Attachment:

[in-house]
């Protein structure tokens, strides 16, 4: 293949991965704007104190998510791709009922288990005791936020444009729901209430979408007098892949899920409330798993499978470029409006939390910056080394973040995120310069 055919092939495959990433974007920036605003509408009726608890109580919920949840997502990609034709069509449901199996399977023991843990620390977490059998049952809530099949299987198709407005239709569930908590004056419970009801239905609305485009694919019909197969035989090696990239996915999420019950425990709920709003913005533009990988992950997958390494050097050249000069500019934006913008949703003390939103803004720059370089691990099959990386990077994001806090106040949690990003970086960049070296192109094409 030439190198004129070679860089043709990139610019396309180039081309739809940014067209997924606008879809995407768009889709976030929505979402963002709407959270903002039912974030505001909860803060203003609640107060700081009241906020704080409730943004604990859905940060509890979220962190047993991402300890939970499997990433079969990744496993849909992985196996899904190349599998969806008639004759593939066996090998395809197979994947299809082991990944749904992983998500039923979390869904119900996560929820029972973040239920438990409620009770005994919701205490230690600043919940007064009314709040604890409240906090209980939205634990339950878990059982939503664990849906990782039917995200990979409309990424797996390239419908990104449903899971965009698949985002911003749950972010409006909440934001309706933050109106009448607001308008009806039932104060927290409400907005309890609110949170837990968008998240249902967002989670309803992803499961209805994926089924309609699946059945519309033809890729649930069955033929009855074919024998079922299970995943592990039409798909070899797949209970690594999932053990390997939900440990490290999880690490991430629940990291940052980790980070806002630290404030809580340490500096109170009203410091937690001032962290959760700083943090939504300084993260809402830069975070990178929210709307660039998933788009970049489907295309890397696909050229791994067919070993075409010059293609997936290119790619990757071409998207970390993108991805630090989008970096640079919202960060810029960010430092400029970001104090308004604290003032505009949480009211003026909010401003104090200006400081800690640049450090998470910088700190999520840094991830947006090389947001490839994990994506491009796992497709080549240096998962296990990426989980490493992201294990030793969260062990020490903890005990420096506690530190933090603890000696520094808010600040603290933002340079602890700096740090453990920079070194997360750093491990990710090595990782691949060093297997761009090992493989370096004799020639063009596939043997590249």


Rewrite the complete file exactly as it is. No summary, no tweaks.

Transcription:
[in-house]
């Protein structure tokens, strides 16, 4: 293949991965704007104190998510791709009922288990005791936020444009729901209430979408007098892949899920409330798993499978470029409006939390910056080394973040995120310069 055919092939495959990433974007920036605003509408009726608890109580919920949840997502990609034709069509449901199996399977023991843990620390977490059998049952809530099949299987198709407005239709569930908590004056419970009801239905609305485009694919019909197969035989090696990239996915999420019950425990709920709003913005533009990988992950997958390494050097050249000069500019934006913008949703003390939103803004720059370089691990099959990386990077994001806090106040949690990003970086960049070296192109094409 030439190198004129070679860089043709990139610019396309180039081309739809940014067209997924606008879809995407768009889709976030929505979402963002709407959270903002039912974030505001909860803060203003609640107060700081009241906020704080409730943004604990859905940060509890979220962190047993991402300890939970499997990433079969990744496993849909992985196996899904190349599998969806008639004759593939066996090998395809197979994947299809082991990944749904992983998500039923979390869904119900996560929820029972973040239920438990409620009770005994919701205490230690600043919940007064009314709040604890409240906090209980939205634990339950878990059982939503664990849906990782039917995200990979409309990424797996390239419908990104449903899971965009698949985002911003749950972010409006909440934001309706933050109106009448607001308008009806039932104060927290409400907005309890609110949170837990968008998240249902967002989670309803992803499961209805994926089924309609699946059945519309033809890729649930069955033929009855074919024998079922299970995943592990039409798909070899797949209970690594999932053990390997939900440990490290999880690490991430629940990291940052980790980070806002630290404030809580340490500096109170009203410091937690001032962290959760700083943090939504300084993260809402830069975070990178929210709307660039998933788009970049489907295309890397696909050229791994067919070993075409010059293609997936290119790619990757071409998207970390993108991805630090989008970096640079919202960060810029960010430092400029970001104090308004604290003032505009949480009211003026909010401003104090200006400081800690640049450090998470910088700190999520840094991830947006090389947001490839994990994506491009796992497709080549240096998962296990990426989980490493992201294990030793969260062990020490903890005990420096506690530190933090603890000696520094808010600040603290933002340079602890700096740090453990920079070194997360750093491990990710090595990782691949060093297997761009090992493989370096004799020639063009596939043997590249």